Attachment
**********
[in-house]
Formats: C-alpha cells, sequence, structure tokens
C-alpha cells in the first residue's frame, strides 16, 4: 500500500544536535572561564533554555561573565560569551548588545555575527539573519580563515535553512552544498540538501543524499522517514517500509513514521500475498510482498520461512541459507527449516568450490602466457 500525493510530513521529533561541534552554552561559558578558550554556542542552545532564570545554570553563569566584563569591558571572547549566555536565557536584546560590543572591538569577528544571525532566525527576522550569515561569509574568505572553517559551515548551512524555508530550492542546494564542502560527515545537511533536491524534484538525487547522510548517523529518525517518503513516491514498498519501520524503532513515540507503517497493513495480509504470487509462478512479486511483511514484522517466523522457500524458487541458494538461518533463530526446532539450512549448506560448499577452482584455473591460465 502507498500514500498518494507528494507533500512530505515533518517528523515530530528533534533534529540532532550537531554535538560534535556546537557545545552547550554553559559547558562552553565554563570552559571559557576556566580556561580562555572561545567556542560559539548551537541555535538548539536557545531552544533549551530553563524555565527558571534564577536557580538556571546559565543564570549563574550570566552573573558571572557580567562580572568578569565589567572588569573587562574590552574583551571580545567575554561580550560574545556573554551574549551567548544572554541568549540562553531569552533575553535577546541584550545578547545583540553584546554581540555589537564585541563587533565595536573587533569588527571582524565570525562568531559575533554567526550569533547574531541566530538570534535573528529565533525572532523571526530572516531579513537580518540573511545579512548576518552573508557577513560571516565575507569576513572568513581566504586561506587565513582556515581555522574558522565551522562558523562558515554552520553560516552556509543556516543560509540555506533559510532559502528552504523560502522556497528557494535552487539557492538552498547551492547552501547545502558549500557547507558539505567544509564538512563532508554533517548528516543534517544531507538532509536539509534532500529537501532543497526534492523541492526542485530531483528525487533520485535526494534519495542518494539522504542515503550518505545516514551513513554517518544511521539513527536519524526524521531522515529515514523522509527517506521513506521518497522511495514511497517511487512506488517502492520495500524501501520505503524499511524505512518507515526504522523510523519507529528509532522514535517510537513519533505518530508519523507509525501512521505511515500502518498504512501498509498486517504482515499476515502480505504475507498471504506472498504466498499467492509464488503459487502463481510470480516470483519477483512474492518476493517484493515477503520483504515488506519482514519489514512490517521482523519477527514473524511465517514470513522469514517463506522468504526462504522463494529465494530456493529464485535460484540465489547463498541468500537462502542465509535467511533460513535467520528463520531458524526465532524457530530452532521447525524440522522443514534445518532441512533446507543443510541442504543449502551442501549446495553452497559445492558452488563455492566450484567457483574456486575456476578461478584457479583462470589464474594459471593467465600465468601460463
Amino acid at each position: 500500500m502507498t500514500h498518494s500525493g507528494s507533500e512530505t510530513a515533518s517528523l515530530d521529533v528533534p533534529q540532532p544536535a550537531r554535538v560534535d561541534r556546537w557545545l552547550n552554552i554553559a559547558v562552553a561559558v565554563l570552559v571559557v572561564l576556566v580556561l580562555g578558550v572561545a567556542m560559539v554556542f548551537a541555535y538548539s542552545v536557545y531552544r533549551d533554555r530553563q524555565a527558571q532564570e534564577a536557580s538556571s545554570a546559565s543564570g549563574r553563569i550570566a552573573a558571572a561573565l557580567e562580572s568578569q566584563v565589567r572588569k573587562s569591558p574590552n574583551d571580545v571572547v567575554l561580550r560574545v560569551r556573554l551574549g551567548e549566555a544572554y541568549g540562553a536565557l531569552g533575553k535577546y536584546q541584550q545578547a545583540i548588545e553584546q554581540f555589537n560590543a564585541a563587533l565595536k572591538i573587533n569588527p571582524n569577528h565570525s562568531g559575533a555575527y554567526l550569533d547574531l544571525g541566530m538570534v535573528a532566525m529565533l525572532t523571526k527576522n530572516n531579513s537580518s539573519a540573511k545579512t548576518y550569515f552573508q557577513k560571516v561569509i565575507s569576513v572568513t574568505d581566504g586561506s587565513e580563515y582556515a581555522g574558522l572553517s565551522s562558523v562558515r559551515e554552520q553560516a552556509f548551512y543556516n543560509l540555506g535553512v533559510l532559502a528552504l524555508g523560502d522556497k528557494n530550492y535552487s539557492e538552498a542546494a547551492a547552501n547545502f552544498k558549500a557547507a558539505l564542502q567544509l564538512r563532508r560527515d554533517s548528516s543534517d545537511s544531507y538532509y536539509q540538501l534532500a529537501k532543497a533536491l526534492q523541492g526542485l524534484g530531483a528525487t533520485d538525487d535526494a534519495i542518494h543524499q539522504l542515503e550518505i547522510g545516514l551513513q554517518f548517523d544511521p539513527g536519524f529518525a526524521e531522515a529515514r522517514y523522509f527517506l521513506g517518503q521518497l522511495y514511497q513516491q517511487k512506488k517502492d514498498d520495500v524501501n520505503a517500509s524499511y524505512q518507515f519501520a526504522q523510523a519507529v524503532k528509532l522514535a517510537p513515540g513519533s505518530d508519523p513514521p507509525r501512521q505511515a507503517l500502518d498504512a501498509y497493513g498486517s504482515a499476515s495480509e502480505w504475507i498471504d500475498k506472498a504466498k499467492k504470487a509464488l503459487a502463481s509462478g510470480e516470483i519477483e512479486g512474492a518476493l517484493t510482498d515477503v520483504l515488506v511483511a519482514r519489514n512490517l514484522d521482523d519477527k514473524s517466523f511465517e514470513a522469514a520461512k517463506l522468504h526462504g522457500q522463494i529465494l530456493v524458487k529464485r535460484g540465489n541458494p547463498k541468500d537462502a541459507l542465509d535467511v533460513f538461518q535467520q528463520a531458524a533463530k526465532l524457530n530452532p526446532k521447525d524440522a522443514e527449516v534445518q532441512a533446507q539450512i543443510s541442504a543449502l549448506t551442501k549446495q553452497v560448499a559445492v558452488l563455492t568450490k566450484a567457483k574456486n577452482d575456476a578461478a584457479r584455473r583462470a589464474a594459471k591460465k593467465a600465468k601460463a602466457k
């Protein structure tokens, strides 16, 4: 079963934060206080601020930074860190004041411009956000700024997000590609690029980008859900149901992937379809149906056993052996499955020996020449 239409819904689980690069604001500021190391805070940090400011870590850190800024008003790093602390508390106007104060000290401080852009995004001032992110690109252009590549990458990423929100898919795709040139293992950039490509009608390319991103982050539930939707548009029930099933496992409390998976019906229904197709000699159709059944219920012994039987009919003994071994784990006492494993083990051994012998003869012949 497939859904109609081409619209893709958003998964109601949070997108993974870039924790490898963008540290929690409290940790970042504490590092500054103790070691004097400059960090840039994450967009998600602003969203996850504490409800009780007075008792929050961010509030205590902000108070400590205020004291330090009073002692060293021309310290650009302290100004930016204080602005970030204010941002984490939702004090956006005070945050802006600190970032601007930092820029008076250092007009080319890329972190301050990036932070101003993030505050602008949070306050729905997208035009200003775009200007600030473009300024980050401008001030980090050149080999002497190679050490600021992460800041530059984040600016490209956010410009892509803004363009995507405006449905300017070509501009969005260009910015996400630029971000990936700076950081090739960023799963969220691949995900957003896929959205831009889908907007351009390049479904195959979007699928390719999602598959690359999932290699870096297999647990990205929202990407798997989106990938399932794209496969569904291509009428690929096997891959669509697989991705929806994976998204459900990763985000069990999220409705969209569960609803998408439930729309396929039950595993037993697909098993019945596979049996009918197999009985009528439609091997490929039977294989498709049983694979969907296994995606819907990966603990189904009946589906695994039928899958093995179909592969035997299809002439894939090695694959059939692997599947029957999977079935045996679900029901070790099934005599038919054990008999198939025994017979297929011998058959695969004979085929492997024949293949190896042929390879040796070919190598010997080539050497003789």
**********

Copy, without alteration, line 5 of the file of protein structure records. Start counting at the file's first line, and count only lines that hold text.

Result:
């Protein structure tokens, strides 16, 4: 079963934060206080601020930074860190004041411009956000700024997000590609690029980008859900149901992937379809149906056993052996499955020996020449 239409819904689980690069604001500021190391805070940090400011870590850190800024008003790093602390508390106007104060000290401080852009995004001032992110690109252009590549990458990423929100898919795709040139293992950039490509009608390319991103982050539930939707548009029930099933496992409390998976019906229904197709000699159709059944219920012994039987009919003994071994784990006492494993083990051994012998003869012949 497939859904109609081409619209893709958003998964109601949070997108993974870039924790490898963008540290929690409290940790970042504490590092500054103790070691004097400059960090840039994450967009998600602003969203996850504490409800009780007075008792929050961010509030205590902000108070400590205020004291330090009073002692060293021309310290650009302290100004930016204080602005970030204010941002984490939702004090956006005070945050802006600190970032601007930092820029008076250092007009080319890329972190301050990036932070101003993030505050602008949070306050729905997208035009200003775009200007600030473009300024980050401008001030980090050149080999002497190679050490600021992460800041530059984040600016490209956010410009892509803004363009995507405006449905300017070509501009969005260009910015996400630029971000990936700076950081090739960023799963969220691949995900957003896929959205831009889908907007351009390049479904195959979007699928390719999602598959690359999932290699870096297999647990990205929202990407798997989106990938399932794209496969569904291509009428690929096997891959669509697989991705929806994976998204459900990763985000069990999220409705969209569960609803998408439930729309396929039950595993037993697909098993019945596979049996009918197999009985009528439609091997490929039977294989498709049983694979969907296994995606819907990966603990189904009946589906695994039928899958093995179909592969035997299809002439894939090695694959059939692997599947029957999977079935045996679900029901070790099934005599038919054990008999198939025994017979297929011998058959695969004979085929492997024949293949190896042929390879040796070919190598010997080539050497003789």